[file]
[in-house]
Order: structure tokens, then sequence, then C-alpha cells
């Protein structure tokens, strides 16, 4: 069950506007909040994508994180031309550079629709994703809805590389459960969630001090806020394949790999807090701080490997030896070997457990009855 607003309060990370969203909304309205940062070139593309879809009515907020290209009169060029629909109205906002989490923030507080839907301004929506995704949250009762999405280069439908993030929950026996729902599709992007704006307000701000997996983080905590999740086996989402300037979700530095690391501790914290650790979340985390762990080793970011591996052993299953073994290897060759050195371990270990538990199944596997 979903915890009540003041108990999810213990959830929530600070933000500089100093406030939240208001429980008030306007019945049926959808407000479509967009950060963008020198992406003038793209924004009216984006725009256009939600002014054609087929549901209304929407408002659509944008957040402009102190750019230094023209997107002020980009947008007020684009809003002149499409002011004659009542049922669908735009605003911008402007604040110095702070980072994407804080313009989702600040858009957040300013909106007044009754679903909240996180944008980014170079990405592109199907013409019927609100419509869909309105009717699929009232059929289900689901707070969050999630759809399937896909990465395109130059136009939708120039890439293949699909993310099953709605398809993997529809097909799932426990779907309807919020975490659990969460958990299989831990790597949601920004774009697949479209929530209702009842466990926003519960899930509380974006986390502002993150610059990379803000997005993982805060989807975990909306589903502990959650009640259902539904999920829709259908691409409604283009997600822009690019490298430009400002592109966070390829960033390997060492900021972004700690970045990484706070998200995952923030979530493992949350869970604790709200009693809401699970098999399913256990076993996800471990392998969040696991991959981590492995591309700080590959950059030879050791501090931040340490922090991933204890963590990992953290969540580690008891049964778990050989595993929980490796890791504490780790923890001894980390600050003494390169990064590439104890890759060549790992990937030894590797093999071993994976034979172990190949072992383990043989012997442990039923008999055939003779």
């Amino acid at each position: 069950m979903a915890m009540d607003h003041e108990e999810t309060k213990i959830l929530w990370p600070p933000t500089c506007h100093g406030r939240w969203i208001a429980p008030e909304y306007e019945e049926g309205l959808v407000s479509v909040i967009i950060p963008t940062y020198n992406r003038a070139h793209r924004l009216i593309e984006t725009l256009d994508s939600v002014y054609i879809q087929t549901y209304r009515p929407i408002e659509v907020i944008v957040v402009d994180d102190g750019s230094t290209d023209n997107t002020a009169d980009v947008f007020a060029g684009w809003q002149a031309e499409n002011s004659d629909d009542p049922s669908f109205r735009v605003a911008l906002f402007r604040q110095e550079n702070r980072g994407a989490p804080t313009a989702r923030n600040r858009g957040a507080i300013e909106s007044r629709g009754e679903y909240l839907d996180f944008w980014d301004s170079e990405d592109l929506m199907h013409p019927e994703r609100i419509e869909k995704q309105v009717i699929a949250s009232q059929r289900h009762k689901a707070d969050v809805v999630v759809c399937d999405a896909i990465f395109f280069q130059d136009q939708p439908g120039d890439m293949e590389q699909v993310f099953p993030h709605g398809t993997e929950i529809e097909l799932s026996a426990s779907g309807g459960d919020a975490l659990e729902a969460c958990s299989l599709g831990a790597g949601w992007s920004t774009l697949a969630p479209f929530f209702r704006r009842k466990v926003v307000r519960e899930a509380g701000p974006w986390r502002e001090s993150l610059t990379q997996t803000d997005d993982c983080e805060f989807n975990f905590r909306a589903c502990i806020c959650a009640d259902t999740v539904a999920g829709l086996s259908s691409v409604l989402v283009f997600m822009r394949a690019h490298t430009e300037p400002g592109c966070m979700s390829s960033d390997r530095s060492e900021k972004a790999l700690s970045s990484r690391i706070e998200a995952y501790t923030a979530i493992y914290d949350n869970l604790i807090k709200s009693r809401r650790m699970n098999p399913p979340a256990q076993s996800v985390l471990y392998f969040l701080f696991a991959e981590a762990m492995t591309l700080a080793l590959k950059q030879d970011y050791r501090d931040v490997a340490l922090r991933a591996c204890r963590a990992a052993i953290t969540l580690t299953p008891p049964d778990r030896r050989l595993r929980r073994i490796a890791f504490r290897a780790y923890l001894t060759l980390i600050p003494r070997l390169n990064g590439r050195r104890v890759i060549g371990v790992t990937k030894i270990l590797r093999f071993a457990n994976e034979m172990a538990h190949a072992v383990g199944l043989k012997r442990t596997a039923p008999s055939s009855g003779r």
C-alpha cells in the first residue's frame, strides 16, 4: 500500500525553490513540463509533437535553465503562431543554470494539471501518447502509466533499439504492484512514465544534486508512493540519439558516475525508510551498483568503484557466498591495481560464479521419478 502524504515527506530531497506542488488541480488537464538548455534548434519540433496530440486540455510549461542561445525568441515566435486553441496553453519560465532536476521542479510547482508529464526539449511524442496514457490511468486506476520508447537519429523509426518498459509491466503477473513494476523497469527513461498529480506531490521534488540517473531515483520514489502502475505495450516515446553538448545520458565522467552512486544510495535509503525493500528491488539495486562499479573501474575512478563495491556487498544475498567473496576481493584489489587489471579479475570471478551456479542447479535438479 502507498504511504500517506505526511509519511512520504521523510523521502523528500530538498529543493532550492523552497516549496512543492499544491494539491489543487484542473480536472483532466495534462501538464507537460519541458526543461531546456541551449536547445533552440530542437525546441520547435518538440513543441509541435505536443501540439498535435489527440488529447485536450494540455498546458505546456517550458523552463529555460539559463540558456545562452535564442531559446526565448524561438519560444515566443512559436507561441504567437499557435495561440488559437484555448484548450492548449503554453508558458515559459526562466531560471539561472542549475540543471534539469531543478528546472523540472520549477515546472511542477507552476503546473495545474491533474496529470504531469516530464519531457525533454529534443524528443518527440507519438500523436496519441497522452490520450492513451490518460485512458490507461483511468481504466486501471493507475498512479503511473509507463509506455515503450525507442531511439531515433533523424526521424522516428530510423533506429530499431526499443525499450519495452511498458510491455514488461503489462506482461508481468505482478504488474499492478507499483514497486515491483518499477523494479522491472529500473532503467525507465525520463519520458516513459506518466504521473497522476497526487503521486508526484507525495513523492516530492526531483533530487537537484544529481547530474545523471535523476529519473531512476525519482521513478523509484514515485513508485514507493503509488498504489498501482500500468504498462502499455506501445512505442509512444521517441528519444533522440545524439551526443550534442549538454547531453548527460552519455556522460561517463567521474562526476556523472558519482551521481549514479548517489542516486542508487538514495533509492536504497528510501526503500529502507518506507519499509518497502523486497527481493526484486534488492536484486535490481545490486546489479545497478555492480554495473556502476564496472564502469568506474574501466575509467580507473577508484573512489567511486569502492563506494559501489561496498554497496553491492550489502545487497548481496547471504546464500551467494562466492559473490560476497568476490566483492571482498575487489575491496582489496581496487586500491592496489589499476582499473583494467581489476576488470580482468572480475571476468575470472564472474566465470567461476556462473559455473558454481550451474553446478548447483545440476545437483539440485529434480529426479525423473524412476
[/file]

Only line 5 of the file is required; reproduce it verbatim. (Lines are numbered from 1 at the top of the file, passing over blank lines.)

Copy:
C-alpha cells in the first residue's frame, strides 16, 4: 500500500525553490513540463509533437535553465503562431543554470494539471501518447502509466533499439504492484512514465544534486508512493540519439558516475525508510551498483568503484557466498591495481560464479521419478 502524504515527506530531497506542488488541480488537464538548455534548434519540433496530440486540455510549461542561445525568441515566435486553441496553453519560465532536476521542479510547482508529464526539449511524442496514457490511468486506476520508447537519429523509426518498459509491466503477473513494476523497469527513461498529480506531490521534488540517473531515483520514489502502475505495450516515446553538448545520458565522467552512486544510495535509503525493500528491488539495486562499479573501474575512478563495491556487498544475498567473496576481493584489489587489471579479475570471478551456479542447479535438479 502507498504511504500517506505526511509519511512520504521523510523521502523528500530538498529543493532550492523552497516549496512543492499544491494539491489543487484542473480536472483532466495534462501538464507537460519541458526543461531546456541551449536547445533552440530542437525546441520547435518538440513543441509541435505536443501540439498535435489527440488529447485536450494540455498546458505546456517550458523552463529555460539559463540558456545562452535564442531559446526565448524561438519560444515566443512559436507561441504567437499557435495561440488559437484555448484548450492548449503554453508558458515559459526562466531560471539561472542549475540543471534539469531543478528546472523540472520549477515546472511542477507552476503546473495545474491533474496529470504531469516530464519531457525533454529534443524528443518527440507519438500523436496519441497522452490520450492513451490518460485512458490507461483511468481504466486501471493507475498512479503511473509507463509506455515503450525507442531511439531515433533523424526521424522516428530510423533506429530499431526499443525499450519495452511498458510491455514488461503489462506482461508481468505482478504488474499492478507499483514497486515491483518499477523494479522491472529500473532503467525507465525520463519520458516513459506518466504521473497522476497526487503521486508526484507525495513523492516530492526531483533530487537537484544529481547530474545523471535523476529519473531512476525519482521513478523509484514515485513508485514507493503509488498504489498501482500500468504498462502499455506501445512505442509512444521517441528519444533522440545524439551526443550534442549538454547531453548527460552519455556522460561517463567521474562526476556523472558519482551521481549514479548517489542516486542508487538514495533509492536504497528510501526503500529502507518506507519499509518497502523486497527481493526484486534488492536484486535490481545490486546489479545497478555492480554495473556502476564496472564502469568506474574501466575509467580507473577508484573512489567511486569502492563506494559501489561496498554497496553491492550489502545487497548481496547471504546464500551467494562466492559473490560476497568476490566483492571482498575487489575491496582489496581496487586500491592496489589499476582499473583494467581489476576488470580482468572480475571476468575470472564472474566465470567461476556462473559455473558454481550451474553446478548447483545440476545437483539440485529434480529426479525423473524412476